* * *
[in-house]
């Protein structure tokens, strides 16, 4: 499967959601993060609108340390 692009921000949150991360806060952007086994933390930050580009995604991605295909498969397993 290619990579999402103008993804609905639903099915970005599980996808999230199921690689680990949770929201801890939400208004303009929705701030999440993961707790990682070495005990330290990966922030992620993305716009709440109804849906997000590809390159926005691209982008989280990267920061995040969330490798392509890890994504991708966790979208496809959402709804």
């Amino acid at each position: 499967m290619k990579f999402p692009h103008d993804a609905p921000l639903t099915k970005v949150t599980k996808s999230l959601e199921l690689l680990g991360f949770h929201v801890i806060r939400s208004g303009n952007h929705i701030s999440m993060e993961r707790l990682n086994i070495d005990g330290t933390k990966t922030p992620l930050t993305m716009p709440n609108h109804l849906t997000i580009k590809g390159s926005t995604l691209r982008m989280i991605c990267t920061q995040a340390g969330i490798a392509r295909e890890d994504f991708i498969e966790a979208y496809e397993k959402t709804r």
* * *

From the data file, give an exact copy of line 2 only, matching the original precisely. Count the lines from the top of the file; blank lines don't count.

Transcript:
């Protein structure tokens, strides 16, 4: 499967959601993060609108340390 692009921000949150991360806060952007086994933390930050580009995604991605295909498969397993 290619990579999402103008993804609905639903099915970005599980996808999230199921690689680990949770929201801890939400208004303009929705701030999440993961707790990682070495005990330290990966922030992620993305716009709440109804849906997000590809390159926005691209982008989280990267920061995040969330490798392509890890994504991708966790979208496809959402709804």